“Things got a little bit awkward,” he recalled. “There had been the Arab Spring in Tehran a couple of years before that. There was a rise of fundamentalists and that affected you one way or another, especially for someone who lived a couple of decades outside of that society. There were times where I felt like I didn’t belong to the country anymore: I couldn’t connect to the people around me; I could not understand them; they could not understand me. It was a different world. I personally got some bad vibes and some poking, so I thought, ‘I can’t work anymore. I can’t concentrate.’ I decided to leave immediately... kind of run away. Dubai was close so I thought, I’ll go there.” He still owns a property in the UAE.

Second time around, he found himself once more in New York but it was the middle of winter and he was sick, so he visited a friend in Austin where he was bowled over by the beautiful sunny skies.

“I found it interesting and relaxing and the people were nice,” he says. “I found this amazing property as if it was built for me, so I said, ‘Why not? Let’s try and see if it works or not’.”

For all the bad vibes and the enforced exile, one of the striking features of his work is that most of it is rarely angry or judgmental. He appears to evince no outrage at the regime in Iran, instead his paintings are about the aesthetic style and technique — often light, bright and accessible.

As Norman Rosenthal, former Exhibitions Secretary of the Royal Academy of Arts in London, wrote in a catalogue for an exhibition in 2016: “We can interpret his hunting paintings as statements of luxurious beauty that has always infused the art of Iran, even if many Iranian artists today understandably also wish to face other realities. But this does not negate the value of the search for the dreams of past times and even strivings for a possible romantic present.”

Derakshani would be the first to admit his work is almost all improvised, which makes his abstractions hard to understand, yet there is a beauty to most of his work which is untrammelled by gimmicks, photomontage or videos. He has broken away from painting to create sculptures — large-scale outdoor pieces, very abstract using metal, glass, plastic and some unusual material but these are rarely exhibited, if at all.

Some of his most striking works, very different from the Hunting paintings, appear in the series titled Identity Crisis. These are dark and mysterious, almost threatening, and could be easily be mistaken as works by another artist just as Black Water which salutes female singers who were victimised and banned by the revolutionary regime.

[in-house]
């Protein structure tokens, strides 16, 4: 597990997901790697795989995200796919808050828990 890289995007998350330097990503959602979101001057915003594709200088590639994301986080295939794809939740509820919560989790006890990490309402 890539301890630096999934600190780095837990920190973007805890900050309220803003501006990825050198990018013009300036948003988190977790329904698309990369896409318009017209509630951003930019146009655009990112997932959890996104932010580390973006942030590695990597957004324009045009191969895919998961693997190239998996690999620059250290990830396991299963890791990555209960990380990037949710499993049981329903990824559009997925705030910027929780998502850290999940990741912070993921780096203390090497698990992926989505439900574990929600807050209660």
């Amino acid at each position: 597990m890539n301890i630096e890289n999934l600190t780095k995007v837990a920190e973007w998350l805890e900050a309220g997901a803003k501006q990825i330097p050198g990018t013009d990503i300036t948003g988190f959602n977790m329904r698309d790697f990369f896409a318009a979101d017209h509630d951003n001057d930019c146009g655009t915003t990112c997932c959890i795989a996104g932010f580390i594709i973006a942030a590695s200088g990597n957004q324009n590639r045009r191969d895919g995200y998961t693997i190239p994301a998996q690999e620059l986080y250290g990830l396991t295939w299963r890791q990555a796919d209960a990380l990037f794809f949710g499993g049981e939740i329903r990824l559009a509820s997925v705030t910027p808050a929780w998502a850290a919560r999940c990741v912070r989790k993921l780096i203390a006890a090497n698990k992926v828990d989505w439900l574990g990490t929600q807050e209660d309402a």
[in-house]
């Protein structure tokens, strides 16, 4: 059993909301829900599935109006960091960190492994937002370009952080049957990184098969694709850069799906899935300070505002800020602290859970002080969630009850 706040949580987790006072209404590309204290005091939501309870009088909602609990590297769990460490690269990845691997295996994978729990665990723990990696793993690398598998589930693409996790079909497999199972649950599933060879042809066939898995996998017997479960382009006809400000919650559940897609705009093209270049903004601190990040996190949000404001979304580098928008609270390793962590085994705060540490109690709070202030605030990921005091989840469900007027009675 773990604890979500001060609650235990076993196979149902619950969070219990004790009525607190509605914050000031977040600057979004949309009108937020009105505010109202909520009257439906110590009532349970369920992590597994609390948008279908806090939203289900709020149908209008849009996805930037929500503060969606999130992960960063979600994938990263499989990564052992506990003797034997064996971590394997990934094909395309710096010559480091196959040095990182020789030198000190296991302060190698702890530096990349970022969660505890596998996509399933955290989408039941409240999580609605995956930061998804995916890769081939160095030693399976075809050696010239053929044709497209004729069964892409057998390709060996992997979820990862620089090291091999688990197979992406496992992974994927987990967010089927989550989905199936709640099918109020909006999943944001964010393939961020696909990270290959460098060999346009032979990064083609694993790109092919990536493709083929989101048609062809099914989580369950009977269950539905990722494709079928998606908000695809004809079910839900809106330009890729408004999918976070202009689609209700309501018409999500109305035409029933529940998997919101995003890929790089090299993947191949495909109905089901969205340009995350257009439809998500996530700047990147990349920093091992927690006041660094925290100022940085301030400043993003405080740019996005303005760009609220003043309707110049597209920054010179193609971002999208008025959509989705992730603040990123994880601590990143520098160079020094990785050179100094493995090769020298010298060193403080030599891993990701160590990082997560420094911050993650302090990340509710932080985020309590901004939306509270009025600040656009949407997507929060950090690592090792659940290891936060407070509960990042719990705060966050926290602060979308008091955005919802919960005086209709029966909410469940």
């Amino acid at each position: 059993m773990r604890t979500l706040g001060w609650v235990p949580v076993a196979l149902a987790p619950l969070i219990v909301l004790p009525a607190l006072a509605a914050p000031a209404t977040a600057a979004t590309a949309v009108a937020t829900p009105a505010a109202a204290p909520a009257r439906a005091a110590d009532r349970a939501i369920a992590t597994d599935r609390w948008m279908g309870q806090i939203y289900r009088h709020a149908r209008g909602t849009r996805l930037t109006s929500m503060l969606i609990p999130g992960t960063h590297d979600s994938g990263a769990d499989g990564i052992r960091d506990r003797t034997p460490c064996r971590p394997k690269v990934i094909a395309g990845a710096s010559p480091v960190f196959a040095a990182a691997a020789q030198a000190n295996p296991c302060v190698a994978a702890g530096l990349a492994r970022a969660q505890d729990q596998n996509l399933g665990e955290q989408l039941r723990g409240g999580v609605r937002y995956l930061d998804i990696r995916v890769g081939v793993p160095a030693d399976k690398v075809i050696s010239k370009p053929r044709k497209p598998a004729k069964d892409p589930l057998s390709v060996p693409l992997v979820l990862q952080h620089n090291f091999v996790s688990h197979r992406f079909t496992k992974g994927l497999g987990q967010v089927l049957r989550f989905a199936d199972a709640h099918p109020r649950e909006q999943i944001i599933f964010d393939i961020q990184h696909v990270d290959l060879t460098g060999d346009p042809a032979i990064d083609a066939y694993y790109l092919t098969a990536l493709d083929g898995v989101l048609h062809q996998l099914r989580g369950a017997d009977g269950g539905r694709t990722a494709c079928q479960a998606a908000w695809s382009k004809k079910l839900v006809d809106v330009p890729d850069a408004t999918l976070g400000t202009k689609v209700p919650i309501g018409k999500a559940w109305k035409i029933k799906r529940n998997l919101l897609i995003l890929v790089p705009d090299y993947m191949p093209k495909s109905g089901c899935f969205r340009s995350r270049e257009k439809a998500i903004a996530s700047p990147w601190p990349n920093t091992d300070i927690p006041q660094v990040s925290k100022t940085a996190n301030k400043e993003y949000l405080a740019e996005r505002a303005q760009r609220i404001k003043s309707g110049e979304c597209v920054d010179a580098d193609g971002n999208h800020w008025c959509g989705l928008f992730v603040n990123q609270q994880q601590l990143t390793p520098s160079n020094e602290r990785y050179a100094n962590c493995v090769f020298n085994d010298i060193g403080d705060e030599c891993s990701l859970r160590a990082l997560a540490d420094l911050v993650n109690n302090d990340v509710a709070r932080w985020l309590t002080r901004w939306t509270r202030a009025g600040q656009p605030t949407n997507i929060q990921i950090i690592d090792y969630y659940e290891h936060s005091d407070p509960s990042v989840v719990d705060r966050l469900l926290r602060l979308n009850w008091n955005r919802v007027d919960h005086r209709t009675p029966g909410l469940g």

He recalled: “It started when I bought a massive pack of old records of Persian music at the Friday market. The covers showed dozens of female singers from before the Revolution. I almost cried; both for the loss of female voices which can longer be heard publicly and for the theft of their freedom of expression. I investigated the loss of this freedom, the obliteration of character, vanishing beauty and the loss of precious human connections because of religious and political dictates.

“But because of what happened, they either had to flee the country or be in exile. They all lost their lives, their status as performers. Some had tragic endings. That inspiration is always with me. Philosophically, there is a strong force against any kind of beautiful, joyful thing that improves life, and I couldn’t take that,” he said.

Perhaps too he has fierce feelings for these lost singers because his first love was music.

“I used to sing when I was a kid. It was natural. I had a voice and a passion for music. I remember doing outdoor theatre during religious festivals. I always wanted to learn instruments but never had the chance until I got to college. I practiced two hours every day in the morning. I never thought I was going to do it professionally, but when I left Iran, I was in Rome and a club asked me to do a concert. It was my first public performance.

“For a few years in New York actually, I did more music than painting. It was more convenient because it was just me and my instrument. Now the focus is on art but the music is coming back.”

His most productive partnership developed when he was invited to do a concert in New York with John Densmore, the drummer from the legendary 1960s band, The Doors.

His music is improvised, abstract, with layers upon layers, not unlike the paintings but here again tradition has a hold. He is adept at the guitar but the instruments he plays alongside Densmore include the Persian stringed tar, and the ney — a flute which has been played continuously for 5,000 years.

He readily acknowledges that Persian miniaturists and carpet makers with their vivid representations of hunting, love and garden parties, could have been an influence on his music and vice versa.

“It is very emotional,” he said. “I would make myself cry playing. Gradually, the music changed and found a new form and my painting looked back to the traditions, so they met halfway. It was more peaceful.”

Richard Holledge is a writer based in London.

Hunting the Light will run at the Sophia Gallery, Mayfair, London, through March 10.